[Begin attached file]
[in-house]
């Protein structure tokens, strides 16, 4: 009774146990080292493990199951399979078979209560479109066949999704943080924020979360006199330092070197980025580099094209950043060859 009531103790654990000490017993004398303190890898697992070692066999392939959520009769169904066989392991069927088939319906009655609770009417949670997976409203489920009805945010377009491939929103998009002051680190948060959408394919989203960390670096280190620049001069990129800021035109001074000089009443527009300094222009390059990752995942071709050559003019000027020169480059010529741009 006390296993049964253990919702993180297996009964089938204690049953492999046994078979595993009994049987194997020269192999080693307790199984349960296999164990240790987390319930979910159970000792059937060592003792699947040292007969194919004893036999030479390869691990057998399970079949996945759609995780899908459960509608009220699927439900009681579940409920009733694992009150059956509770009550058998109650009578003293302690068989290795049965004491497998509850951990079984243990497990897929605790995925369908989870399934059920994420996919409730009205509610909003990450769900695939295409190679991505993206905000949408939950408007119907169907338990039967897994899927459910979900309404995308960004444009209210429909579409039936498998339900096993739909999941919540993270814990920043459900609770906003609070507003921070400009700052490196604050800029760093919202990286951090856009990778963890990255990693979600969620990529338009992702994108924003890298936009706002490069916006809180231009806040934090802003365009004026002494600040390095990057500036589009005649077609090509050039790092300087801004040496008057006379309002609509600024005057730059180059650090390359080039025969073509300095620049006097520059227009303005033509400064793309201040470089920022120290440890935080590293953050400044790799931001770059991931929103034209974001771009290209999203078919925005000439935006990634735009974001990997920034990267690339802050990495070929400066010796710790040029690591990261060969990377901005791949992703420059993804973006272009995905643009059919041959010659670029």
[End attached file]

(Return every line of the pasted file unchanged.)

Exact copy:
[in-house]
């Protein structure tokens, strides 16, 4: 009774146990080292493990199951399979078979209560479109066949999704943080924020979360006199330092070197980025580099094209950043060859 009531103790654990000490017993004398303190890898697992070692066999392939959520009769169904066989392991069927088939319906009655609770009417949670997976409203489920009805945010377009491939929103998009002051680190948060959408394919989203960390670096280190620049001069990129800021035109001074000089009443527009300094222009390059990752995942071709050559003019000027020169480059010529741009 006390296993049964253990919702993180297996009964089938204690049953492999046994078979595993009994049987194997020269192999080693307790199984349960296999164990240790987390319930979910159970000792059937060592003792699947040292007969194919004893036999030479390869691990057998399970079949996945759609995780899908459960509608009220699927439900009681579940409920009733694992009150059956509770009550058998109650009578003293302690068989290795049965004491497998509850951990079984243990497990897929605790995925369908989870399934059920994420996919409730009205509610909003990450769900695939295409190679991505993206905000949408939950408007119907169907338990039967897994899927459910979900309404995308960004444009209210429909579409039936498998339900096993739909999941919540993270814990920043459900609770906003609070507003921070400009700052490196604050800029760093919202990286951090856009990778963890990255990693979600969620990529338009992702994108924003890298936009706002490069916006809180231009806040934090802003365009004026002494600040390095990057500036589009005649077609090509050039790092300087801004040496008057006379309002609509600024005057730059180059650090390359080039025969073509300095620049006097520059227009303005033509400064793309201040470089920022120290440890935080590293953050400044790799931001770059991931929103034209974001771009290209999203078919925005000439935006990634735009974001990997920034990267690339802050990495070929400066010796710790040029690591990261060969990377901005791949992703420059993804973006272009995905643009059919041959010659670029």